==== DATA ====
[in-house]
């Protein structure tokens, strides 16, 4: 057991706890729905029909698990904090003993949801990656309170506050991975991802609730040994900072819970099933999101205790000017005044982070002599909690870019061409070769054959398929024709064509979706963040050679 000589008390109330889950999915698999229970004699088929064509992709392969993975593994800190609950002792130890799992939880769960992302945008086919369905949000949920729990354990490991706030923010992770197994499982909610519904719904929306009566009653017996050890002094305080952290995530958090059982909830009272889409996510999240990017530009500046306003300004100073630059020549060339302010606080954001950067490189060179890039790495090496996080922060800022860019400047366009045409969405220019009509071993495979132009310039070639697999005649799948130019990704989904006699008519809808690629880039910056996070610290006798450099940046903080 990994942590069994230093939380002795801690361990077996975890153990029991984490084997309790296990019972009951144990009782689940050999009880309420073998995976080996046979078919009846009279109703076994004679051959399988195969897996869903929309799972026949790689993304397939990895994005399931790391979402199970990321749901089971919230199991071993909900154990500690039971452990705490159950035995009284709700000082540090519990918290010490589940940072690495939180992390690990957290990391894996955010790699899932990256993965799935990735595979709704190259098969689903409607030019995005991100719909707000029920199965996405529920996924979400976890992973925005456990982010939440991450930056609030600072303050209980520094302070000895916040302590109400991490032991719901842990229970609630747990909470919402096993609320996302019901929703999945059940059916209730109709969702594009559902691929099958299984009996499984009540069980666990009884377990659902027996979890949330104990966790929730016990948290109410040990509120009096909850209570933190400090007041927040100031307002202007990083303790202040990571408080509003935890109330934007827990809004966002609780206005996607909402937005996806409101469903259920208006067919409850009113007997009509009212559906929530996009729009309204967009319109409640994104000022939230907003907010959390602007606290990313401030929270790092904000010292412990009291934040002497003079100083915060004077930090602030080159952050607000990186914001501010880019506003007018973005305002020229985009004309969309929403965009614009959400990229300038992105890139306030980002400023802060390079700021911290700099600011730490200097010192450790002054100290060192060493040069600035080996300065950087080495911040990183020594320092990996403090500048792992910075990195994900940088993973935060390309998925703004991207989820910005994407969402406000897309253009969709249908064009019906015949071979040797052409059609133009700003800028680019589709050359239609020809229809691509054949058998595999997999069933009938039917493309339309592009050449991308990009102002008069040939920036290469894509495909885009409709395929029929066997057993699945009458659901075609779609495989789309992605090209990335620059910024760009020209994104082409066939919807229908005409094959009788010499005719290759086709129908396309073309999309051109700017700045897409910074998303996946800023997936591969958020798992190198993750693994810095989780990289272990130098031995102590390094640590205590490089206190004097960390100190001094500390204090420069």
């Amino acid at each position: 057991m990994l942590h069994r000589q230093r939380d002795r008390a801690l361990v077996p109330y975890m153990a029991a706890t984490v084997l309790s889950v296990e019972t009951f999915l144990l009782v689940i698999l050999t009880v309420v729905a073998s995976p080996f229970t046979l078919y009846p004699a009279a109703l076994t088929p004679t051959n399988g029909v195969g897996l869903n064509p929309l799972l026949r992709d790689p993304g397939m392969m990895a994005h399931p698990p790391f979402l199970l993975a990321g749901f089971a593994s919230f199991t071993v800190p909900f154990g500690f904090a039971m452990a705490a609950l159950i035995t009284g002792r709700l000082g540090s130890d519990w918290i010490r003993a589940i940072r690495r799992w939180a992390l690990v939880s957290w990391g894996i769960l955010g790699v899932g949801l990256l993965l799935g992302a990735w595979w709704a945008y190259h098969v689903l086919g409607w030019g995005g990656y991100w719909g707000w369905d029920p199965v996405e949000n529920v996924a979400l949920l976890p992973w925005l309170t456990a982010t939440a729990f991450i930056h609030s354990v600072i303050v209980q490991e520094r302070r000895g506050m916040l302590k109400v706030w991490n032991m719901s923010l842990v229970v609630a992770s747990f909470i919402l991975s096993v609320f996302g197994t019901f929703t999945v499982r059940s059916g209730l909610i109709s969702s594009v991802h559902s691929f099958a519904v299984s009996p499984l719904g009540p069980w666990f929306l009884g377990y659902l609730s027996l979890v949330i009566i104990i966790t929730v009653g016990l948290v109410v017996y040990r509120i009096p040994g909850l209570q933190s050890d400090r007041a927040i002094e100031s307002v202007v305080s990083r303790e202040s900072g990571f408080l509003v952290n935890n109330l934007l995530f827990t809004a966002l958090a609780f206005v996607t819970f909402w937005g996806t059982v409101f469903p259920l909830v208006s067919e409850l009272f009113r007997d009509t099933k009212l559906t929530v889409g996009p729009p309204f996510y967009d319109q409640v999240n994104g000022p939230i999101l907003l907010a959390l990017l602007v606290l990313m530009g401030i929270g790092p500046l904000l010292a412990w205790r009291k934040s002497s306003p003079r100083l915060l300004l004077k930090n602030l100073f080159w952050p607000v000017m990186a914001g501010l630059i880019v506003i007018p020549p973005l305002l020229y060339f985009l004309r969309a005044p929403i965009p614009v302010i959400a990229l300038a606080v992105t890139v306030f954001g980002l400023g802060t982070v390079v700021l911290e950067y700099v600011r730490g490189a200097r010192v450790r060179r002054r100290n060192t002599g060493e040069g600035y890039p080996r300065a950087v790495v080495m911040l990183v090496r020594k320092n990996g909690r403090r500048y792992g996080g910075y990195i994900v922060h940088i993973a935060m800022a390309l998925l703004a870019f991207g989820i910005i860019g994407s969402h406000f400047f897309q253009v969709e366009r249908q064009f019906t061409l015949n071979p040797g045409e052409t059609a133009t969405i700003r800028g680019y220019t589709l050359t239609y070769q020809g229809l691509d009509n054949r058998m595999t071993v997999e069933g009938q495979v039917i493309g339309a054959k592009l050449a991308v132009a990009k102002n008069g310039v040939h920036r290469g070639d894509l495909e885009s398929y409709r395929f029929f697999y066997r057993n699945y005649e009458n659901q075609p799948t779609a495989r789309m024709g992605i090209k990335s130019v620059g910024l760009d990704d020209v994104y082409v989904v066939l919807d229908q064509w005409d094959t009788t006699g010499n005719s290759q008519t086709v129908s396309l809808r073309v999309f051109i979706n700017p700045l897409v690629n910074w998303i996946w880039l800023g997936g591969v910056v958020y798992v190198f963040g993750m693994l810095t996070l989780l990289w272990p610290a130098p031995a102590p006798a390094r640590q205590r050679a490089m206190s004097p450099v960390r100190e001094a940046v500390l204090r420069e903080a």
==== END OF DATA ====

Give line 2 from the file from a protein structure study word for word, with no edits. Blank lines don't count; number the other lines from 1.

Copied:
């Protein structure tokens, strides 16, 4: 057991706890729905029909698990904090003993949801990656309170506050991975991802609730040994900072819970099933999101205790000017005044982070002599909690870019061409070769054959398929024709064509979706963040050679 000589008390109330889950999915698999229970004699088929064509992709392969993975593994800190609950002792130890799992939880769960992302945008086919369905949000949920729990354990490991706030923010992770197994499982909610519904719904929306009566009653017996050890002094305080952290995530958090059982909830009272889409996510999240990017530009500046306003300004100073630059020549060339302010606080954001950067490189060179890039790495090496996080922060800022860019400047366009045409969405220019009509071993495979132009310039070639697999005649799948130019990704989904006699008519809808690629880039910056996070610290006798450099940046903080 990994942590069994230093939380002795801690361990077996975890153990029991984490084997309790296990019972009951144990009782689940050999009880309420073998995976080996046979078919009846009279109703076994004679051959399988195969897996869903929309799972026949790689993304397939990895994005399931790391979402199970990321749901089971919230199991071993909900154990500690039971452990705490159950035995009284709700000082540090519990918290010490589940940072690495939180992390690990957290990391894996955010790699899932990256993965799935990735595979709704190259098969689903409607030019995005991100719909707000029920199965996405529920996924979400976890992973925005456990982010939440991450930056609030600072303050209980520094302070000895916040302590109400991490032991719901842990229970609630747990909470919402096993609320996302019901929703999945059940059916209730109709969702594009559902691929099958299984009996499984009540069980666990009884377990659902027996979890949330104990966790929730016990948290109410040990509120009096909850209570933190400090007041927040100031307002202007990083303790202040990571408080509003935890109330934007827990809004966002609780206005996607909402937005996806409101469903259920208006067919409850009113007997009509009212559906929530996009729009309204967009319109409640994104000022939230907003907010959390602007606290990313401030929270790092904000010292412990009291934040002497003079100083915060004077930090602030080159952050607000990186914001501010880019506003007018973005305002020229985009004309969309929403965009614009959400990229300038992105890139306030980002400023802060390079700021911290700099600011730490200097010192450790002054100290060192060493040069600035080996300065950087080495911040990183020594320092990996403090500048792992910075990195994900940088993973935060390309998925703004991207989820910005994407969402406000897309253009969709249908064009019906015949071979040797052409059609133009700003800028680019589709050359239609020809229809691509054949058998595999997999069933009938039917493309339309592009050449991308990009102002008069040939920036290469894509495909885009409709395929029929066997057993699945009458659901075609779609495989789309992605090209990335620059910024760009020209994104082409066939919807229908005409094959009788010499005719290759086709129908396309073309999309051109700017700045897409910074998303996946800023997936591969958020798992190198993750693994810095989780990289272990130098031995102590390094640590205590490089206190004097960390100190001094500390204090420069």